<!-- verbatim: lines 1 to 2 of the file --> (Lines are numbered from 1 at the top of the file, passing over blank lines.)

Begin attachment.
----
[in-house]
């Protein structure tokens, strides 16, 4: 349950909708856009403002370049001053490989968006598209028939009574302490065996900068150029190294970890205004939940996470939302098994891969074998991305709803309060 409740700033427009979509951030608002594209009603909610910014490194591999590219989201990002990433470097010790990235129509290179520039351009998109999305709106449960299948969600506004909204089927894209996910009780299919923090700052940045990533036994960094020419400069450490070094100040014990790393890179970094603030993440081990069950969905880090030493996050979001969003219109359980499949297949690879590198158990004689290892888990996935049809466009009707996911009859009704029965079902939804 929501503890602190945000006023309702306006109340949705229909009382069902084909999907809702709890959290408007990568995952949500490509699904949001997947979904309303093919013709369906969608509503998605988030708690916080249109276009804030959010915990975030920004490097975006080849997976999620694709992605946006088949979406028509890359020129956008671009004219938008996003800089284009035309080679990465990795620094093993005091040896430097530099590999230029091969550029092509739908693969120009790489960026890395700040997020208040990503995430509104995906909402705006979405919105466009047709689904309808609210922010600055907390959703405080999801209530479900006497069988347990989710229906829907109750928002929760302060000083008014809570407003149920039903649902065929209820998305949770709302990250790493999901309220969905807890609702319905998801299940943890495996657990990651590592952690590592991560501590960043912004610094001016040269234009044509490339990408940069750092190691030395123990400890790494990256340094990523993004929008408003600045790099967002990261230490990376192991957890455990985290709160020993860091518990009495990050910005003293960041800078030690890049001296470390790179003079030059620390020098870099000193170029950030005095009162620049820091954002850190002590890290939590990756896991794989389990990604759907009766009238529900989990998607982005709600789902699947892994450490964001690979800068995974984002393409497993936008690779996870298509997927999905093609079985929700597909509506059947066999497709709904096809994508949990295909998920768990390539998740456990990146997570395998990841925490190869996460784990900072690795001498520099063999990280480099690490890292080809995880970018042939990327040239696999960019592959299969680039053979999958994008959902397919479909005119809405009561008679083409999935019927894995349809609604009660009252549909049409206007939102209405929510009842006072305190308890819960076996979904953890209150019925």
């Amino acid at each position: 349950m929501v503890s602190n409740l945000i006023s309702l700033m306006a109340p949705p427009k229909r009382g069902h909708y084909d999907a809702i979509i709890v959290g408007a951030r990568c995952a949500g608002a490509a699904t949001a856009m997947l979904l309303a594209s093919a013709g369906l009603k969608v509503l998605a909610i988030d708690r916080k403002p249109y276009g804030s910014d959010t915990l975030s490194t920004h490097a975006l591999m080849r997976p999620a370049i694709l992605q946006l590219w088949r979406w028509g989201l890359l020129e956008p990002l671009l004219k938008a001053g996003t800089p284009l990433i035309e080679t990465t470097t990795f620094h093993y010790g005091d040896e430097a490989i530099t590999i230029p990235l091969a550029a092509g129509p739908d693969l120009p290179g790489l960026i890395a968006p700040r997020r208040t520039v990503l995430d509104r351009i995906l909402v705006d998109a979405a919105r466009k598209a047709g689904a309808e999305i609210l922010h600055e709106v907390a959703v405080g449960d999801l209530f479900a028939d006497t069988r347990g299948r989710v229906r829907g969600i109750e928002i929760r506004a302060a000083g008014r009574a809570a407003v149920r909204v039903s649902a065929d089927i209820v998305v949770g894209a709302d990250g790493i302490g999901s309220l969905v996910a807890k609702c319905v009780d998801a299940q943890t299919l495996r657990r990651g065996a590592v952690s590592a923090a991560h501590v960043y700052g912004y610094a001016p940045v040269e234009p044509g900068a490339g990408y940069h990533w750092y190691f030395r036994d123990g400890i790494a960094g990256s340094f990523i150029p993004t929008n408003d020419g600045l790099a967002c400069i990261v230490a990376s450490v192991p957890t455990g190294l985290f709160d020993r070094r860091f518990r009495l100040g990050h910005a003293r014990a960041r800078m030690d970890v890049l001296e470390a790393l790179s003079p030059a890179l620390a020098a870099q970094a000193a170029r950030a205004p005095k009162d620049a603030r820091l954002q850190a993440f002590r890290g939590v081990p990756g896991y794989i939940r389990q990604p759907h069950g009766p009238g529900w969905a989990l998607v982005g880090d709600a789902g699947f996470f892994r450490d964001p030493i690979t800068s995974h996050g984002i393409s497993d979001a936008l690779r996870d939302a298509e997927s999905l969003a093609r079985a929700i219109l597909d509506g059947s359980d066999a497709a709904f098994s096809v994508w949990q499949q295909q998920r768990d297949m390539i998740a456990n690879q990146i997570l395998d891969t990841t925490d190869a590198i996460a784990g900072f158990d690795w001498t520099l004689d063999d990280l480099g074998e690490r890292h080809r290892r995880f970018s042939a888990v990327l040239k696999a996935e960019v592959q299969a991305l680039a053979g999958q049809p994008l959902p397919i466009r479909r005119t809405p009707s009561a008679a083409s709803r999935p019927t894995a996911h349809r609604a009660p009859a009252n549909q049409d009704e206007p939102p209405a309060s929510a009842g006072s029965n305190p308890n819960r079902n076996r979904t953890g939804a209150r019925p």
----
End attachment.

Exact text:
[in-house]
């Protein structure tokens, strides 16, 4: 349950909708856009403002370049001053490989968006598209028939009574302490065996900068150029190294970890205004939940996470939302098994891969074998991305709803309060 409740700033427009979509951030608002594209009603909610910014490194591999590219989201990002990433470097010790990235129509290179520039351009998109999305709106449960299948969600506004909204089927894209996910009780299919923090700052940045990533036994960094020419400069450490070094100040014990790393890179970094603030993440081990069950969905880090030493996050979001969003219109359980499949297949690879590198158990004689290892888990996935049809466009009707996911009859009704029965079902939804 929501503890602190945000006023309702306006109340949705229909009382069902084909999907809702709890959290408007990568995952949500490509699904949001997947979904309303093919013709369906969608509503998605988030708690916080249109276009804030959010915990975030920004490097975006080849997976999620694709992605946006088949979406028509890359020129956008671009004219938008996003800089284009035309080679990465990795620094093993005091040896430097530099590999230029091969550029092509739908693969120009790489960026890395700040997020208040990503995430509104995906909402705006979405919105466009047709689904309808609210922010600055907390959703405080999801209530479900006497069988347990989710229906829907109750928002929760302060000083008014809570407003149920039903649902065929209820998305949770709302990250790493999901309220969905807890609702319905998801299940943890495996657990990651590592952690590592991560501590960043912004610094001016040269234009044509490339990408940069750092190691030395123990400890790494990256340094990523993004929008408003600045790099967002990261230490990376192991957890455990985290709160020993860091518990009495990050910005003293960041800078030690890049001296470390790179003079030059620390020098870099000193170029950030005095009162620049820091954002850190002590890290939590990756896991794989389990990604759907009766009238529900989990998607982005709600789902699947892994450490964001690979800068995974984002393409497993936008690779996870298509997927999905093609079985929700597909509506059947066999497709709904096809994508949990295909998920768990390539998740456990990146997570395998990841925490190869996460784990900072690795001498520099063999990280480099690490890292080809995880970018042939990327040239696999960019592959299969680039053979999958994008959902397919479909005119809405009561008679083409999935019927894995349809609604009660009252549909049409206007939102209405929510009842006072305190308890819960076996979904953890209150019925």